Workforce Agility

Workforce agility describes a workforce that thrives on and embraces change rather than being threatened. This workforce can develop future skills at speed and naturally pivots to stand out from the competition while balancing investment and people risk with agility, creating value for the employer and the customer.

“By investing in impactful Employee Assistance Programmes (EAP), employers empower employees to measure their progress better and manage risk, enabling a diverse, inclusive and agile workforce. Workforce agility is the difference between merely surviving and thriving,” says Jacqui.“It may even extend beyond an EAP, with organisations implementing programmes specific to the organisation’s challenges. Insights underscored by data and analytics will be able to identify employee trends and concerns, enabling employers to wisely spend money where it is most required within the wellness of employees,” she adds.

Belonging

Belonging describes a connection to a community of peers and the support each individual feels about their working environment. “It is important because it enables a positive working life experience and underpins personal and professional growth, providing a voice and an opportunity to use it and be heard, regardless of role or rank. All the while supporting wellbeing whilst driving diversity and innovation,” Jacqui explains.

“Fostering a sense of belonging in an employee starts by assessing how well a candidate’s personality traits align with the organisation’s cultural fit during the recruitment phase. It also extends to how well employees are supported during their time in the organisation, allowing them to naturally become agents of change and role models for the organisation’s culture by living the company ethos and way of operating to inspire adoption throughout,” Jacqui explains.

At the heart of this entire process is the implementation of a well-rounded Employee Assistance Programme (EAP) designed to support employees in dealing with personal and work-related stressors that may affect their well-being, mental health and productivity. This could include:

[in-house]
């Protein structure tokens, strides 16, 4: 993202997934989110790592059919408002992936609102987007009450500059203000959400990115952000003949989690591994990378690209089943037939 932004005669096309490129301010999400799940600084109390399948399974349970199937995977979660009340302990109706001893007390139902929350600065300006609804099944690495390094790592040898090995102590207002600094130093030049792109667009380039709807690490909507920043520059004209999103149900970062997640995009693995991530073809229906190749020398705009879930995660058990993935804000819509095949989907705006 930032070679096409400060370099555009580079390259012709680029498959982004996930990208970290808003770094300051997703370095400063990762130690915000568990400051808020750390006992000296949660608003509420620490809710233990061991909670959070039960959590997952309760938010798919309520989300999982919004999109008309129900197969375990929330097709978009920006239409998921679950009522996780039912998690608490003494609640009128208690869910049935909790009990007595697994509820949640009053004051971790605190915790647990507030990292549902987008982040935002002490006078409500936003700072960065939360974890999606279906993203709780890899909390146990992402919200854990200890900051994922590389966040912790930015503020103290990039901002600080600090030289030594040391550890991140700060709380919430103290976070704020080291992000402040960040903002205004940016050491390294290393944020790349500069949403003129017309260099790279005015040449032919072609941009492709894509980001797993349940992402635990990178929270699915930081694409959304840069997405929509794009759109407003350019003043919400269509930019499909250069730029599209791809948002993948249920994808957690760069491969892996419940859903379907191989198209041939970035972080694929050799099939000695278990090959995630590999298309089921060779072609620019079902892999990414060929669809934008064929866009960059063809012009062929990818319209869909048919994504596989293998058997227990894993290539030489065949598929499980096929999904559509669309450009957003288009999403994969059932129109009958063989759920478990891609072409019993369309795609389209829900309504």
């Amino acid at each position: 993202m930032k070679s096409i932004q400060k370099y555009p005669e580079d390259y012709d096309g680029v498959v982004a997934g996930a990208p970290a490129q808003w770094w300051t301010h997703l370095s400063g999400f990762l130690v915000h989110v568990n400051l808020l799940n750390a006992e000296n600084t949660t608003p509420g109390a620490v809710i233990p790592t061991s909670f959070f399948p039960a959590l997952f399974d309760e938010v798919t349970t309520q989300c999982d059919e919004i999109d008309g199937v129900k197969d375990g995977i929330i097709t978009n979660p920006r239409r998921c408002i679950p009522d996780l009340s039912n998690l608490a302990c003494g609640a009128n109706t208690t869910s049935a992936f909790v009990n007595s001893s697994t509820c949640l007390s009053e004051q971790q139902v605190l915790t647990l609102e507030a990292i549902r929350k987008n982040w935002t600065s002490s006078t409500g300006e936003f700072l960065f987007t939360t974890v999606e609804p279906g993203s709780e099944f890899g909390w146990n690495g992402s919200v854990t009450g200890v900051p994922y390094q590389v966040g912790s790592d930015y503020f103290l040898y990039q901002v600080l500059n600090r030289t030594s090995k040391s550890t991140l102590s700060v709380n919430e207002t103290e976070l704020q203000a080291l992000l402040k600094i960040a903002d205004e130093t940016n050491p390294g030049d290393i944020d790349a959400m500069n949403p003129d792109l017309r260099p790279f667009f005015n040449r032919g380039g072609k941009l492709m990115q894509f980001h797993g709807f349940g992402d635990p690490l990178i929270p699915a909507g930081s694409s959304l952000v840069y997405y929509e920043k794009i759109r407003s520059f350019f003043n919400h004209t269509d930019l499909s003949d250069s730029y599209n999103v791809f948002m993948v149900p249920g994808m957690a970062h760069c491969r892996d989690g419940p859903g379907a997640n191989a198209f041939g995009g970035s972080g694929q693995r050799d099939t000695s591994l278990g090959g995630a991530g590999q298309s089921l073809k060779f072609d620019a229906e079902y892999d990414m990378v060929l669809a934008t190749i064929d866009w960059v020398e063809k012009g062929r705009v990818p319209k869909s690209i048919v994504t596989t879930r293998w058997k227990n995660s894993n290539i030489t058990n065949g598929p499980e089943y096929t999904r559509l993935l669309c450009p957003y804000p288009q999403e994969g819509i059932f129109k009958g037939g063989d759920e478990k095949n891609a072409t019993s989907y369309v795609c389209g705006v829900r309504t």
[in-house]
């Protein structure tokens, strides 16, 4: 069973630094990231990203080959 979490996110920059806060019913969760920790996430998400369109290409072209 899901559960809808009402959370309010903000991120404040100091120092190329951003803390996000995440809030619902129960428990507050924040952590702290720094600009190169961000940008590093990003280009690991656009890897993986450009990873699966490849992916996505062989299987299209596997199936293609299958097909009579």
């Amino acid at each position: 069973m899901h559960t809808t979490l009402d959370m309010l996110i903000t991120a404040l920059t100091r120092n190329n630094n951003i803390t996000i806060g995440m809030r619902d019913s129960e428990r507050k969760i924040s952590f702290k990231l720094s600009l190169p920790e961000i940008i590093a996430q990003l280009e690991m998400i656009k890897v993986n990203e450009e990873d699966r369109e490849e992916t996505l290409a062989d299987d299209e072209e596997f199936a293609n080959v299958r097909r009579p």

• Confidential counselling sessions.
  • Assessments of an employee’s situation and referral to the correct counselling and support.
  • Crisis intervention for employees who are dealing with trauma such as bereavement and have been victims of violent crime or gender-based violence.
  • Offering work-life services ranging from finding childcare to legal assistance or financial planning.
  • Offering educational workshops and seminars on personal finance and health and wellbeing.
  • Wellness programmes that promote healthy habits and stress reduction and management techniques.
  • Consultation for managers and supervisors.

“There has been a significant increase in awareness and understanding of mental health issues as efforts by mental health advocates, employer groups, and individuals have contributed to destigmatising mental health. This increased awareness has led to more open conversations about mental health in various sectors of society, and it is here where Employee Assistance Programmes (EAP) play a crucial role in supporting employers, opening the doors for candid conversations and getting the needed help and support. The services of a trusted and skilled advisor are key in helping organisations develop and operate an EAP that is fit for your business and your people and their unique circumstances. “

“While a cost is involved that the business carries, the results far outweigh the investment.  It’s about providing employees and management with the means to weather the storms of an increasingly complex world of work, find a balance in their personal lives and come out on the other side with resilient and agile people who have a strong sense of belonging and purpose. This is about supporting employees to manage stress, improve productivity, and enhance their overall quality of life and wellbeing, improving workplace dynamics, contributing to a positive and productive work environment where skilled and valued employees want to be,” Jacqui concludes.